More Chicago Is Needed in “One Book, One Chicago”

I have only one gripe about Chicago’s otherwise meritorious city-wide literary program, “One Book, One Chicago.” It is that not enough of Chicago’s great authors, with their Chicago-based settings are selected. Of the twenty selections thus far over the last ten years, only four have been written by Chicago authors, and only two, The House on Mango Street  by Sandra Cisneros and the current pick, Saul Bellow’s The Adventures of Augie March happen to be novels.

Missing is an American classic such as Theodore Dreiser’s Sister Carrie, depicting a young woman’s loss of innocence in late nineteenth century Chicago. What about the scathing muckraking novels of Upton Sinclair and Frank Norris? Sinclair’s The Jungle is internationally acclaimed, but still it hasn’t made it to the “One Book, One Chicago” selection list.

Who better depicts, in fictive form, the rampant raciam tearing Chicago asunder in the Depression era than James T. Farrell and Richard Wright? The three novels in Farrell’s Studs Lonigan Trilogy comprise a panoramic tale of a young Irish Chicagoan coming of age. He leaves the narrow-minded ethnic enclave of Washington Park, and finds himself metaphorically transported to a new world, Hyde Park, diverse and open, yet only a mile long trip in distance from his boyhood home.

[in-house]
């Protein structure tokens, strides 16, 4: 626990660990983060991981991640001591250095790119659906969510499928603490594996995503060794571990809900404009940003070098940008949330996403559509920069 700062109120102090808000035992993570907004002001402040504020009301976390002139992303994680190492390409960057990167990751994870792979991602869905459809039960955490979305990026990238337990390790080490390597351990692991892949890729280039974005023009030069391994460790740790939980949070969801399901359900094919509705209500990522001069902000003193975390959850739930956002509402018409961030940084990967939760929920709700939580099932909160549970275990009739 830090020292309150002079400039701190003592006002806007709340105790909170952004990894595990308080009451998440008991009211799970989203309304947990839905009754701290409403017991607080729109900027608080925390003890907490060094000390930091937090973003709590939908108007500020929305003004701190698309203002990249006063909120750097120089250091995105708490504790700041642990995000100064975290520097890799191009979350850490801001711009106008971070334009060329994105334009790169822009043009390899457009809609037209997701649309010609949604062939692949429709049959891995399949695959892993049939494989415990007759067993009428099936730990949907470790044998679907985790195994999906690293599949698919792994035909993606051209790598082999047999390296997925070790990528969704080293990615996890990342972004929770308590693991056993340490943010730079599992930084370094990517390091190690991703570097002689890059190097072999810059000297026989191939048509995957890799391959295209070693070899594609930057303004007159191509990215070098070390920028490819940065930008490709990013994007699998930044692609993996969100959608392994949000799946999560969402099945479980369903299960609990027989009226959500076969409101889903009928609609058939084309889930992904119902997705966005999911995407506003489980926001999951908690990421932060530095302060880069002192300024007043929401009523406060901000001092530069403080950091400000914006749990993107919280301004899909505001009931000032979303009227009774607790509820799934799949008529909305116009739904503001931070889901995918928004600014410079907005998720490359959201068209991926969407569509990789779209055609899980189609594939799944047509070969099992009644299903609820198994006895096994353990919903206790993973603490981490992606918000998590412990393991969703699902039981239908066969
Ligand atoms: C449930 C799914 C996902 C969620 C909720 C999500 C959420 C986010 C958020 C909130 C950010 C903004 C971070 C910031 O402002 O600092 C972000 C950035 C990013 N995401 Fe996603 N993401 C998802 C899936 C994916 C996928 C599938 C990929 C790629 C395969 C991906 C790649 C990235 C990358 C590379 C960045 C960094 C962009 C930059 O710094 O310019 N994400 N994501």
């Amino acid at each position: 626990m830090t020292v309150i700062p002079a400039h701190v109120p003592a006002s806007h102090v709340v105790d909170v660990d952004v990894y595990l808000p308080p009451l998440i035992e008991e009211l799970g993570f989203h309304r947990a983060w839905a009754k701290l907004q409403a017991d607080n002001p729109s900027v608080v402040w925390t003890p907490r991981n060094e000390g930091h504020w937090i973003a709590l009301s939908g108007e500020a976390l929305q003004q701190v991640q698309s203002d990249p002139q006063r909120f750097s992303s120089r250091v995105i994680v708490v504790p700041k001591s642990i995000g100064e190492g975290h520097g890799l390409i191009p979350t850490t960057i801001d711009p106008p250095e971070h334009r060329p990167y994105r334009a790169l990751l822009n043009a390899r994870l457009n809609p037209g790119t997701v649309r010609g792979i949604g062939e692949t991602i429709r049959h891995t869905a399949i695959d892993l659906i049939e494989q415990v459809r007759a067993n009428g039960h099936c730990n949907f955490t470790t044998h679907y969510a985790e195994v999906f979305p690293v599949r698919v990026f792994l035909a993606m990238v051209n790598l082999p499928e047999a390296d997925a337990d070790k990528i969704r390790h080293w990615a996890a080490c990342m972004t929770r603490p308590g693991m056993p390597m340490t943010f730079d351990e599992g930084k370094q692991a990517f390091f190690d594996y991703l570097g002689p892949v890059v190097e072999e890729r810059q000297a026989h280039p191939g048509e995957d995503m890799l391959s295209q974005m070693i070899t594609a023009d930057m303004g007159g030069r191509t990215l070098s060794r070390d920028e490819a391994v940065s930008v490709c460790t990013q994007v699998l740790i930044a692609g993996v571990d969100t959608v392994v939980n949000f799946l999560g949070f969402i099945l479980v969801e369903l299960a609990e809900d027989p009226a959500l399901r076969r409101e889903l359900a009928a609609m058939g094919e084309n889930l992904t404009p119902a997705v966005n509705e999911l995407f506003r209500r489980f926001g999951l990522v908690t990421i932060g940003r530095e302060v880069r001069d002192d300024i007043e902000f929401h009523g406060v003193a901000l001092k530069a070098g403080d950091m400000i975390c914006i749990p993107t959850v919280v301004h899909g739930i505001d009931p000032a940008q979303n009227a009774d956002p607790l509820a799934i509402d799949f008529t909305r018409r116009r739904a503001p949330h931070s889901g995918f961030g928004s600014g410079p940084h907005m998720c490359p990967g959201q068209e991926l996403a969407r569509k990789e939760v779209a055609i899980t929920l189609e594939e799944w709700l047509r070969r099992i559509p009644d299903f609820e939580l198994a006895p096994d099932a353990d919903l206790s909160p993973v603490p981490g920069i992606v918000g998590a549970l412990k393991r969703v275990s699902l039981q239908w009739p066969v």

Richard Wright’s Native Son is a brilliant, yet agonizing portrayal of Bigger Thomas, a tormented young black man trapped in a hostile world. The story is hard hitting, resonating with the rhythms pulsating from the underbelly of Chicago’s Black Metropolis.

And finally what about Nelson Algren, the chronicler of Chicago’s down and out, whose nitty-gritty characters in such works as Neon Wilderness and The Man with the Golden Arm remain legend in Chicago’s urban literary mosaic? 



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